Why Nando’s picked DC for its first US locations (and what’s a Peri-Peri?)

An example of the South African art found inside of Nando’s Peri-Peri restaurants.
The name peri-peri came from the name of a small pepper.
Nando’s Peri-Peri owns farms where local farmers focus on growing the chili pepper that marinates its chicken and serve it as hot sauce.

South African grilled chicken restaurant Nando’s Peri Peri opened its first location in Johannesburg in 1987. Despite growing to locations in 24 countries around the globe, you won’t find a Nando’s in the U.S. outside of the D.C. area and the Chicago area.

The first U.S. Nando’s location opened in D.C.’s Chinatown in 2008. Why did the company pick D.C. to enter the U.S. market?

“We picked D.C. because of the international mix here, and the exposure that residents have to International flavors and foods. It was a great place for us to land,” said John Fisher, Nando’s North America CEO.

The company has 50 locations in the D.C. and Chicago regions, and is now slowly expanding elsewhere. Its next markets will be in Texas, with locations planned for Houston and Dallas.

The Peri-Peri in Nando’s name is reference to a key ingredient that is used to both marinate its chicken and to serve as hot sauce on the side.

“A Peri-Peri is a chili pepper. Imagine a really tiny red banana that is only really properly grown in South Africa, Mozambique, and Zambia. We have Peri-Peri farms where we help the local farmers understand how to grow this kind of finicky chili pepper,” Fisher said.

Those ubiquitous bottles of Nando’s sauce in its restaurants — from mild to extremely hot — are known to consumers nationwide, even if its restaurants are not. The company also has a retail business. Its sauce is sold in 25,000 grocery stores in the U.S.

Each Nando’s restaurant is unique in design and size, but all have one thing in common. Nando’s locations collectively display the largest collection of South African Art in the world.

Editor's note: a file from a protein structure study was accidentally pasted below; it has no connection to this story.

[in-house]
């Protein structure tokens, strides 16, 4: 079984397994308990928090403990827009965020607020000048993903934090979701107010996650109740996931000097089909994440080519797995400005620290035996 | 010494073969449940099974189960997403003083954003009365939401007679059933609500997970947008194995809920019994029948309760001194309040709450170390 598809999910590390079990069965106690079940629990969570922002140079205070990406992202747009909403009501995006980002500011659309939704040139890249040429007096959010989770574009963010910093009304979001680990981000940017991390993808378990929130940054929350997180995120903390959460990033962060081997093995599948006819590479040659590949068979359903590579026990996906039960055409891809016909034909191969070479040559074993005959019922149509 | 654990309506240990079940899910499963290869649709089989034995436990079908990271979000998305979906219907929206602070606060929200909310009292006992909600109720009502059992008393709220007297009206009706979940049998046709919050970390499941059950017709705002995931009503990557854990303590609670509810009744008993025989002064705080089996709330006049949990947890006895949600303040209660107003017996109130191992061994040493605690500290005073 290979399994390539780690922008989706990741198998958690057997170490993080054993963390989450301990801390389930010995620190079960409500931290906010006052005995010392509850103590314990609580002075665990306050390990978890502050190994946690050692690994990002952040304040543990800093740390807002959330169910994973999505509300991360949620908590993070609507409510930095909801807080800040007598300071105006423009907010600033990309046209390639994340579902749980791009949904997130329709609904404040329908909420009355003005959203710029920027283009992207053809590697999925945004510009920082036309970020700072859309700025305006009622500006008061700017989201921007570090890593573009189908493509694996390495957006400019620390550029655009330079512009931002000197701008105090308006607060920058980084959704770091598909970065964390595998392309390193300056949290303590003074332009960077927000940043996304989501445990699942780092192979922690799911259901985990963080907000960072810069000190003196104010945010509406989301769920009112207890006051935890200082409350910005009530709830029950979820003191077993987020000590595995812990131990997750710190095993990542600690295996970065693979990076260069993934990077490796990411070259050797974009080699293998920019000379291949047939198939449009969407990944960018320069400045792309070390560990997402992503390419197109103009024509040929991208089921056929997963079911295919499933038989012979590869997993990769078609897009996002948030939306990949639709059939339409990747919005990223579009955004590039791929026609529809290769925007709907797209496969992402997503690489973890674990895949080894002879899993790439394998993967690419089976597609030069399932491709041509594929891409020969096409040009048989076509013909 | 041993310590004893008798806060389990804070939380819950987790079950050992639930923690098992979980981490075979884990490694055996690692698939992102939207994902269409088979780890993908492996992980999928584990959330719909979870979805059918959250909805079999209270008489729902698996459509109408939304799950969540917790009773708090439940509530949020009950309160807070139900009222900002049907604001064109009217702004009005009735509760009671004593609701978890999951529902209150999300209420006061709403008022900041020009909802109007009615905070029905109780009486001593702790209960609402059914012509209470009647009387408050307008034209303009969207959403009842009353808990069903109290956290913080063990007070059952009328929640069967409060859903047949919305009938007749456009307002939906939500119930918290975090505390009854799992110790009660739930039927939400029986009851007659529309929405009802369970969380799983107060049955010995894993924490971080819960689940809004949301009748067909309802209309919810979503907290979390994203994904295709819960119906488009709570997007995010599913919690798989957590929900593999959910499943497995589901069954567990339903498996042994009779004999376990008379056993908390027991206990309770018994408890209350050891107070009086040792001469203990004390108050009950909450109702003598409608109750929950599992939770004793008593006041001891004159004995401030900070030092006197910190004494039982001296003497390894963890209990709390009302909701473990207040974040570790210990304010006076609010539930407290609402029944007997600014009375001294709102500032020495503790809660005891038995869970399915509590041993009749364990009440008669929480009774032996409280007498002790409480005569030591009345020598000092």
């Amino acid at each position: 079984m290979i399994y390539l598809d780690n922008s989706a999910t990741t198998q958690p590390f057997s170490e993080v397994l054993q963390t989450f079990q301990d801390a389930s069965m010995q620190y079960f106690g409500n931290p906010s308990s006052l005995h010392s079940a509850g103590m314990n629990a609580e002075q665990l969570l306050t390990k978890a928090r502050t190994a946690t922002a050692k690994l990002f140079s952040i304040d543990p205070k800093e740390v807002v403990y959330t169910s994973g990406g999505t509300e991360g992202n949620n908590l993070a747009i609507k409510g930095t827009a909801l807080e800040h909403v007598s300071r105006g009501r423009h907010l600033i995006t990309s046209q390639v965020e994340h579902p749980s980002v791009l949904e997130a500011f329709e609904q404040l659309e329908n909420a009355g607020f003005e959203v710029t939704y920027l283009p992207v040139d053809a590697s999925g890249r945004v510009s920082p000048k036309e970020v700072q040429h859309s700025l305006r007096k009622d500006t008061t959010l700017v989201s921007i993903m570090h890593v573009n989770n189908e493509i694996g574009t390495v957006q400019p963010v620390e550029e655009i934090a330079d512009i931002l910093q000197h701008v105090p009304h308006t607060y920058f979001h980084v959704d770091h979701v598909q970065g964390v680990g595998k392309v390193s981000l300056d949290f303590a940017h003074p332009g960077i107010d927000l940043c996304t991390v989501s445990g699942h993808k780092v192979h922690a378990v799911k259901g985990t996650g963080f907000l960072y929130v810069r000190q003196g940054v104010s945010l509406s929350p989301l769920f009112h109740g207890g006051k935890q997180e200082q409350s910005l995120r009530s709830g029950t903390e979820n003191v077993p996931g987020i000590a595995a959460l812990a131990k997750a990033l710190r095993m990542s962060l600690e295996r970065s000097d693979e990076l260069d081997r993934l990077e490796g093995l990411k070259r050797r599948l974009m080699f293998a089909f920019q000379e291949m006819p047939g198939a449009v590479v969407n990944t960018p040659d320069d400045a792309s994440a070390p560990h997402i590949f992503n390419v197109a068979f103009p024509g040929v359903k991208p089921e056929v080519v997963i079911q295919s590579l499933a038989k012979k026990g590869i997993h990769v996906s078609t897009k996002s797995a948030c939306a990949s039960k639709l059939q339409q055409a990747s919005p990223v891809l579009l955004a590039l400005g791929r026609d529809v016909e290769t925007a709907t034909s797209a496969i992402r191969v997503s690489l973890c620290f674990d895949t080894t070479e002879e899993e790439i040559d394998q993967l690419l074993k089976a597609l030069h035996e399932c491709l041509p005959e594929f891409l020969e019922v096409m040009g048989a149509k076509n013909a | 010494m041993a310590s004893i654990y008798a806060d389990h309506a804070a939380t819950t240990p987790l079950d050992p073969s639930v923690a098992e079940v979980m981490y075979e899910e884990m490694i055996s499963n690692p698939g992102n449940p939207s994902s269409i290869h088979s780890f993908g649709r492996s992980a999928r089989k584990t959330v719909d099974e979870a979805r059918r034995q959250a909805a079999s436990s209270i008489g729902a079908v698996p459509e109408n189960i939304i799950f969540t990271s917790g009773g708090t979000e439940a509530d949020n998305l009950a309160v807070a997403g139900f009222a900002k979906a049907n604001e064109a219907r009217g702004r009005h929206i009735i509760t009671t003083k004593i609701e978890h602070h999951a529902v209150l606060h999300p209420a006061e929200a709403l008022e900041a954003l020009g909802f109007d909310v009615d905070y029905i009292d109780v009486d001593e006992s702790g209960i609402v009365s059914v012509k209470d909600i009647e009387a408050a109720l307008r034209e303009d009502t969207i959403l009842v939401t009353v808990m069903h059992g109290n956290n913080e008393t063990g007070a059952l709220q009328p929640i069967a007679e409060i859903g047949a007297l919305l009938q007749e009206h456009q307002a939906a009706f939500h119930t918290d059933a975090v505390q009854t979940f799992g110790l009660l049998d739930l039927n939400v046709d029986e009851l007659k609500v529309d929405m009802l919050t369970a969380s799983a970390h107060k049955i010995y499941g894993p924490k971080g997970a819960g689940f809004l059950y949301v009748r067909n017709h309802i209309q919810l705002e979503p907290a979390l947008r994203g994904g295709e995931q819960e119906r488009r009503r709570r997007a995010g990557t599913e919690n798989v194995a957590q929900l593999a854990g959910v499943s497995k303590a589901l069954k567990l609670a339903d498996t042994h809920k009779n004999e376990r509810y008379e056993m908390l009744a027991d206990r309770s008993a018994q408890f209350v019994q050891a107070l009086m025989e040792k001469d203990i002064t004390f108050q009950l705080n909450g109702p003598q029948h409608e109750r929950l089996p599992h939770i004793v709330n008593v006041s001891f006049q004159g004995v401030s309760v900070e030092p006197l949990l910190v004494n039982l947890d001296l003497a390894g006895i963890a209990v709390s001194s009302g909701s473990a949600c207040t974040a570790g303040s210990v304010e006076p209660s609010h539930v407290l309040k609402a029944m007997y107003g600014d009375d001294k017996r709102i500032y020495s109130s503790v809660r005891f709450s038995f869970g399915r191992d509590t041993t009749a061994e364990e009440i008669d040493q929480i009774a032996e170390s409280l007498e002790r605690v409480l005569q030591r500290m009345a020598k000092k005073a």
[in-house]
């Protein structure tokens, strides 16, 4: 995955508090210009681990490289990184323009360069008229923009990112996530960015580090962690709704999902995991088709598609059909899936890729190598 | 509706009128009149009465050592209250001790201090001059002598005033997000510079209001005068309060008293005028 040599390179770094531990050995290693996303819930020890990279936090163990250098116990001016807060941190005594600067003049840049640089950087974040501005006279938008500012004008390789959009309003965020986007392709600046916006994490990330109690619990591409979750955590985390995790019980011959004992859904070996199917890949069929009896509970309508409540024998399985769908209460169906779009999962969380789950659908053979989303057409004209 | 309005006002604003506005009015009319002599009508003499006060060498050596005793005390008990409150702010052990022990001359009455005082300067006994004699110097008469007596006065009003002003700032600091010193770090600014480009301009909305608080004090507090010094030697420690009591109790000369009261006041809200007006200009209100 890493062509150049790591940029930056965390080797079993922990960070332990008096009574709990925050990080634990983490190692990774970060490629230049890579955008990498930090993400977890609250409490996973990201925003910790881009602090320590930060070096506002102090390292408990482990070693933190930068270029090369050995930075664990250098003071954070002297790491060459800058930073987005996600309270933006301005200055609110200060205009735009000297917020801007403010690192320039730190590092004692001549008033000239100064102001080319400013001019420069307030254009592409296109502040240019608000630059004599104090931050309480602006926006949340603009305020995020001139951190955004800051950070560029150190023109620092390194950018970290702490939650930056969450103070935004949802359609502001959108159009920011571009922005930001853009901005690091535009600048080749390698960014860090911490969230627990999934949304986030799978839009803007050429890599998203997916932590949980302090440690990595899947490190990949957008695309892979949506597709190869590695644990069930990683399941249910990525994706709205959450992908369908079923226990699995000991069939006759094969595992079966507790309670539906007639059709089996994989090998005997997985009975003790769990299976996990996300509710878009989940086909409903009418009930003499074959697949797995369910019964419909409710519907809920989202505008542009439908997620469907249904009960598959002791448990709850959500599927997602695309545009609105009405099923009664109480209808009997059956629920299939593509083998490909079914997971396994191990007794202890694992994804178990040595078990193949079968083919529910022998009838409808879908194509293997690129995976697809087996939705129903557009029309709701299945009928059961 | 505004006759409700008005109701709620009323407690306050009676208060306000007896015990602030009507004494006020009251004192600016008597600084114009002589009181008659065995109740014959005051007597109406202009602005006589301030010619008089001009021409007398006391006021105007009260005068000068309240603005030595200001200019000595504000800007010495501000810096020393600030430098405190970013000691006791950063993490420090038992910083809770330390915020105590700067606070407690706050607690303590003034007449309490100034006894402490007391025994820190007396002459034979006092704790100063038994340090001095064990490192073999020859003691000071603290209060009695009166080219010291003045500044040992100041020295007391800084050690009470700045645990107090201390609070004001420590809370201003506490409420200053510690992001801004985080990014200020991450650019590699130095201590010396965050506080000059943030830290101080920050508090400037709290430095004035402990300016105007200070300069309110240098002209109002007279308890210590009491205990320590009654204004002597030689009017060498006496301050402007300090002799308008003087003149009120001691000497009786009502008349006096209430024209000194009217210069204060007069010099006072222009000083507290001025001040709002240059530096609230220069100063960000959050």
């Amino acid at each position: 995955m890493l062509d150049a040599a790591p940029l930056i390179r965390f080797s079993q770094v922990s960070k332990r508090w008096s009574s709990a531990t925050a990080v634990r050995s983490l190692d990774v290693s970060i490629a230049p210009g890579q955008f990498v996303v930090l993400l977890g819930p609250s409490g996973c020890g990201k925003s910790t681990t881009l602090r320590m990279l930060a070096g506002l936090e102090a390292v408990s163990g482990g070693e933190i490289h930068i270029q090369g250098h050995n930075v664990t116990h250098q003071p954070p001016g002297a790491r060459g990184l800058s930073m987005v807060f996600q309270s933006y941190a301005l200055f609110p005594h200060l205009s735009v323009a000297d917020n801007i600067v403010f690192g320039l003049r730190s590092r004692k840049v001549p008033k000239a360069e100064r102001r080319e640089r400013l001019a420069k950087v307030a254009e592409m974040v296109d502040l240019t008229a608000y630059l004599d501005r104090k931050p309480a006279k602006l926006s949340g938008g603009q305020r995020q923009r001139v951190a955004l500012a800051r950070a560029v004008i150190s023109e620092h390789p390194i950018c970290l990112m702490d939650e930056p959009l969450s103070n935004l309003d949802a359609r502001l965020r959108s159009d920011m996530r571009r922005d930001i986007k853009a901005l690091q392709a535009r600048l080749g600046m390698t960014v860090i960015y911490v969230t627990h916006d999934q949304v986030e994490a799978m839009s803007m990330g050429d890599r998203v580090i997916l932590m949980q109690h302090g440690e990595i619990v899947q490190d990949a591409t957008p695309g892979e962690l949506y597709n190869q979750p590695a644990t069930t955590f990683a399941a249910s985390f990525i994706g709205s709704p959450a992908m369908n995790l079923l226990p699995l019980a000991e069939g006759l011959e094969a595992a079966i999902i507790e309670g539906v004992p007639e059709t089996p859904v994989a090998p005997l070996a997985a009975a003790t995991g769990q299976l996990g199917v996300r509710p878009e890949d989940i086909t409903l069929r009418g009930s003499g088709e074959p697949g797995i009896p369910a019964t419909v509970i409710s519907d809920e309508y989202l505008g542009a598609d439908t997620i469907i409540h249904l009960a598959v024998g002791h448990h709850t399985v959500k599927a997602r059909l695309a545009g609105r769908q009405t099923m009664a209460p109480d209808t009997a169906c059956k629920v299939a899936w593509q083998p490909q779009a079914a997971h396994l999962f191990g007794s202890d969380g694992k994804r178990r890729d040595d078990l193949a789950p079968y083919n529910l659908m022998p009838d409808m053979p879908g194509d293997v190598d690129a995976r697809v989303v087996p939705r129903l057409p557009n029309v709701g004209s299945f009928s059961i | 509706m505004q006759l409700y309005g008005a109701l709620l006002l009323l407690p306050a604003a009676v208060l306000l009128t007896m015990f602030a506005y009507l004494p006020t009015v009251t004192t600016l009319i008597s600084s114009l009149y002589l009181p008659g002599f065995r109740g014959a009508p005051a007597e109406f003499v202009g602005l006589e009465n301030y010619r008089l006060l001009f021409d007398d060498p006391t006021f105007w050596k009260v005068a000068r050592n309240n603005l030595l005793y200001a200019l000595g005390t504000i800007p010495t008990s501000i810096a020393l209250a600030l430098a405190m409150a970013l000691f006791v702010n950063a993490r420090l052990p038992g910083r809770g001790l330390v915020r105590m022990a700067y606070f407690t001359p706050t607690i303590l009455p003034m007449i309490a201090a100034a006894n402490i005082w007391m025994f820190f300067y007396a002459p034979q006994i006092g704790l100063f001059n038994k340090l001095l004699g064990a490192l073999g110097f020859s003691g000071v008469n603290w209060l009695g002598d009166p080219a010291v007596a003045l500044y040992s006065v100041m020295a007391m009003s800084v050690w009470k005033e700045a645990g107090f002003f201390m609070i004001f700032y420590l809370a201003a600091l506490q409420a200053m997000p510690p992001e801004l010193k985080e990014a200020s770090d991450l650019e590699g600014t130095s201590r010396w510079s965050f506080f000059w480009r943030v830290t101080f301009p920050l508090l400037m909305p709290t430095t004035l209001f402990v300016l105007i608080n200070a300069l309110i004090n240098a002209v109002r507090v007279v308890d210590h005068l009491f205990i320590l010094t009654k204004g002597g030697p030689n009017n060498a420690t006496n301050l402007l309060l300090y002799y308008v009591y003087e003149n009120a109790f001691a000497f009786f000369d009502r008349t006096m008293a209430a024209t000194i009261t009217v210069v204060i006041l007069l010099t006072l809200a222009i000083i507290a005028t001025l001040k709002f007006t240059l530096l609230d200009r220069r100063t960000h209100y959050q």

“It is part of bringing the South African Rainbow Nation culture to our restaurants because art is a great way to articulate that culture. What we want you to do when you walk into our restaurants is to feel the South African Rainbow Nation culture, and art is a big part of that,” Fisher said.

Nando’s managed to keep most of its D.C.-area locations open during those first few months of the COVID-19 pandemic, and at one point was even providing free meals to displaced food service workers, no questions asked.

Those free meals expanded to D.C. area grocery store workers, hospitals, medical care workers, postal workers and transit workers. In its first few months, Nando’s donated more than 100,000 free meals in the D.C. and Chicago areas, which continued into the summer.

Community involvement is a priority for the company. Fisher says it is for two reasons, referring to being part of the communities you are doing business in as “Restaurant 101,” meaning if you aren’t acting like a part of the local community, you likely won’t have a long life as a restaurant. But it also goes all the way back to its beginnings in South Africa.

“Nando’s was born as apartheid was coming unglued and the country was in a tough place. Nando’s grew up in that culture and has been successful because it always gives back to community events,” Fisher said.

The original Nando’s in D.C.’s Chinatown recently closed after 15 years, but has been replaced by a larger location at 836 F Street N.W., taking part of the former Spy Museum space.

Jeff Clabaugh

Jeff Clabaugh has spent 20 years covering the Washington region's economy and financial markets for WTOP as part of a partnership with the Washington Business Journal, and officially joined the WTOP newsroom staff in January 2016.

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